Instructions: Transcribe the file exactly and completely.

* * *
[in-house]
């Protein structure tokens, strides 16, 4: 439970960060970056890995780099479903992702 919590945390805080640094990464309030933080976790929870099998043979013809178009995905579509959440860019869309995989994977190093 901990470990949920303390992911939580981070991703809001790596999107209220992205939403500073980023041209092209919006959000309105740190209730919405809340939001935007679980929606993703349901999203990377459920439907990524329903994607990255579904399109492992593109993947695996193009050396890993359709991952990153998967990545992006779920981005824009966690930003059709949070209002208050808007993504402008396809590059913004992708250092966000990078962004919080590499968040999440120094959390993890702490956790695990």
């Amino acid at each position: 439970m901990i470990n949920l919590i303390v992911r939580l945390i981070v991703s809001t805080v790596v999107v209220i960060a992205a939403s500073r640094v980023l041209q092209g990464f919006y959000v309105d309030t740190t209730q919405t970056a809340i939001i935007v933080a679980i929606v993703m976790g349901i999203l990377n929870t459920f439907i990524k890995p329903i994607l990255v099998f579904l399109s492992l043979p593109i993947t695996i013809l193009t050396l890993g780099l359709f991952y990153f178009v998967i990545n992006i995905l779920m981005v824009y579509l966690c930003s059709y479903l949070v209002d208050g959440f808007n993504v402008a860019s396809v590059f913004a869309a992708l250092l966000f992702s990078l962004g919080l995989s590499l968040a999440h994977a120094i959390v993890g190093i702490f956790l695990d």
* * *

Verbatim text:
[in-house]
């Protein structure tokens, strides 16, 4: 439970960060970056890995780099479903992702 919590945390805080640094990464309030933080976790929870099998043979013809178009995905579509959440860019869309995989994977190093 901990470990949920303390992911939580981070991703809001790596999107209220992205939403500073980023041209092209919006959000309105740190209730919405809340939001935007679980929606993703349901999203990377459920439907990524329903994607990255579904399109492992593109993947695996193009050396890993359709991952990153998967990545992006779920981005824009966690930003059709949070209002208050808007993504402008396809590059913004992708250092966000990078962004919080590499968040999440120094959390993890702490956790695990």
């Amino acid at each position: 439970m901990i470990n949920l919590i303390v992911r939580l945390i981070v991703s809001t805080v790596v999107v209220i960060a992205a939403s500073r640094v980023l041209q092209g990464f919006y959000v309105d309030t740190t209730q919405t970056a809340i939001i935007v933080a679980i929606v993703m976790g349901i999203l990377n929870t459920f439907i990524k890995p329903i994607l990255v099998f579904l399109s492992l043979p593109i993947t695996i013809l193009t050396l890993g780099l359709f991952y990153f178009v998967i990545n992006i995905l779920m981005v824009y579509l966690c930003s059709y479903l949070v209002d208050g959440f808007n993504v402008a860019s396809v590059f913004a869309a992708l250092l966000f992702s990078l962004g919080l995989s590499l968040a999440h994977a120094i959390v993890g190093i702490f956790l695990d």